Dutch solar drivers acclimatise for outback race

20-Oct-2015

The car’s cockpit can heat up to 50 degrees. Pictured: Solar Team Twente electrical engineer Wouter Put

The car’s cockpit can heat up to 50 degrees. Pictured: Solar Team Twente electrical engineer Wouter Put


Dutch university students worked out in winter woollies in preparation for the world’s biggest solar car race in the scorching Australian outback.

The 19 students from Solar Team Twente took residency at Charles Darwin University’s Casuarina campus before competing in the week-long World Solar Challenge, which began on Sunday.

Team race leader Irene Van den Hof said the drivers wore jumpers and hats while training to adjust to the sweltering heat expected during the Darwin-to-Adelaide race, stretching almost 3000 km.

Ms Van den Hof said the car’s cockpit could reach 50 degrees, with only a small hole for fresh air to provide slight relief to drivers.

“After test-driving the car, the drivers said they felt a bit dizzy but it could have been a lot worse if they hadn’t trained while wearing warm clothing,” she said.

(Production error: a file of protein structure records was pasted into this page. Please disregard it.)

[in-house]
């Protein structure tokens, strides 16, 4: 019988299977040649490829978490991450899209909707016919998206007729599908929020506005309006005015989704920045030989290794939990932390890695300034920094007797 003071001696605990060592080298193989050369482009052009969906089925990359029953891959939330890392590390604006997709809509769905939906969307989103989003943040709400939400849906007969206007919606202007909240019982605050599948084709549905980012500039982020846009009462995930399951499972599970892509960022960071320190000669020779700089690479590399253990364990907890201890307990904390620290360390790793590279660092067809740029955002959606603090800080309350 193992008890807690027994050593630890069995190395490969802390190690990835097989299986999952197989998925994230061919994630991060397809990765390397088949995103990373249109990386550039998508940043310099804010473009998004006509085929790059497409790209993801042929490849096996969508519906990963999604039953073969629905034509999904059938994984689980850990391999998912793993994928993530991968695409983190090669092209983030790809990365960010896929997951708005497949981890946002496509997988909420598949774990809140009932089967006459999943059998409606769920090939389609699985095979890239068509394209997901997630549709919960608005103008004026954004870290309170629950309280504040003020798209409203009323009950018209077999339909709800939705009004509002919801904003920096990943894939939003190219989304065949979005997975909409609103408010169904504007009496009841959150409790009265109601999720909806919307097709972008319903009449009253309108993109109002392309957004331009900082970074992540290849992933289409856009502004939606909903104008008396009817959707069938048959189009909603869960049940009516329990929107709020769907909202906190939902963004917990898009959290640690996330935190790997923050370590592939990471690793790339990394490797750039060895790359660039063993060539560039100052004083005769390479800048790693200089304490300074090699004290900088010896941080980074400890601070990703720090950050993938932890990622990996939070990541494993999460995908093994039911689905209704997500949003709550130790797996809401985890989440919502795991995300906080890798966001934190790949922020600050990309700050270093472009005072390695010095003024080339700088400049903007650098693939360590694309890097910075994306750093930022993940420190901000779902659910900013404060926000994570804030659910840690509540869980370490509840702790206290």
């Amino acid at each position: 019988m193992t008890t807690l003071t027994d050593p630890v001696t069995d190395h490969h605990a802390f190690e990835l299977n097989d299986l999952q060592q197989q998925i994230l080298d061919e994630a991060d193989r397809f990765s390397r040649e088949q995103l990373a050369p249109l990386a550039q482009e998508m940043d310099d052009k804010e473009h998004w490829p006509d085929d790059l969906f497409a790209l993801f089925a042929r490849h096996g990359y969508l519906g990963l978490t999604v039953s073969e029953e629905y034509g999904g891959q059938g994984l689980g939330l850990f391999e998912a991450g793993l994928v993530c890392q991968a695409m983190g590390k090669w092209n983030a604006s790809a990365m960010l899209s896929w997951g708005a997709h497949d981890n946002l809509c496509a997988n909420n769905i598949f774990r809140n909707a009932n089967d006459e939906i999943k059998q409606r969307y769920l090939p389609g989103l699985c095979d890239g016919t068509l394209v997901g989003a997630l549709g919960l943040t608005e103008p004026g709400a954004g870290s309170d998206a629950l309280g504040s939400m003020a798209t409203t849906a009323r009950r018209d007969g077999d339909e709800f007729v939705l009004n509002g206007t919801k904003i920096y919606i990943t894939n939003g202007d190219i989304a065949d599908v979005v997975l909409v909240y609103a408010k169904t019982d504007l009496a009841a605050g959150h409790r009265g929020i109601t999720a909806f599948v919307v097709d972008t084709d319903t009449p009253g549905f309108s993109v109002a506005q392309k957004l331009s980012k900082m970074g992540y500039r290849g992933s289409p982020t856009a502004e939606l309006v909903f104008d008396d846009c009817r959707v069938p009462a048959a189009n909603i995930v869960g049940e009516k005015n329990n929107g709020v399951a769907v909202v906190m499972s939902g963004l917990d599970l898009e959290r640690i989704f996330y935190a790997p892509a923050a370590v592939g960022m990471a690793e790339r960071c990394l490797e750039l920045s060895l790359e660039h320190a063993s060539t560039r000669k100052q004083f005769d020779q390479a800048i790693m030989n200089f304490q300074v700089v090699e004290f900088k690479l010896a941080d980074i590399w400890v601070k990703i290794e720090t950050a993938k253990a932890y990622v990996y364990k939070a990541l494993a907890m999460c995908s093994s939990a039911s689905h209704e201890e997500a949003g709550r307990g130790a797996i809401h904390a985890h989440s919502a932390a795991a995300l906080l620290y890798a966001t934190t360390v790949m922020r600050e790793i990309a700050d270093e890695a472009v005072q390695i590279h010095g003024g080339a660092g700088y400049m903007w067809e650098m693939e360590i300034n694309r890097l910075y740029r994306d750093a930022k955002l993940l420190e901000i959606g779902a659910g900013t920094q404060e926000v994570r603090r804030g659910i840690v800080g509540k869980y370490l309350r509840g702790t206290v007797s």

“They get very sweaty, so we have a lot of water in the car.” 

The team lodged at CDU for six weeks and used its mechanical facilities while training and working on their 149 kg “Red One” solar car.

Ms Van den Hof said the team included four drivers who would rotate driving every four hours and a convoy of 11 cars with mechanics, strategists, weather meteorologists and scout drivers.

She said the team members enjoyed their time on campus and thanked CDU metal trades and maritime thematic team leader Rohan Badenhop for assisting them during their stay.

Mr Badenhop said CDU has supported the team during the past four races and was proud to continue to do so this year.

He said the School of Trades provided Solar Team Twente and other teams with basic engineering trade services such as welding, machining and soldering solutions.

Contact us

Media and Communications
Casuarina campus
Orange 12.3.20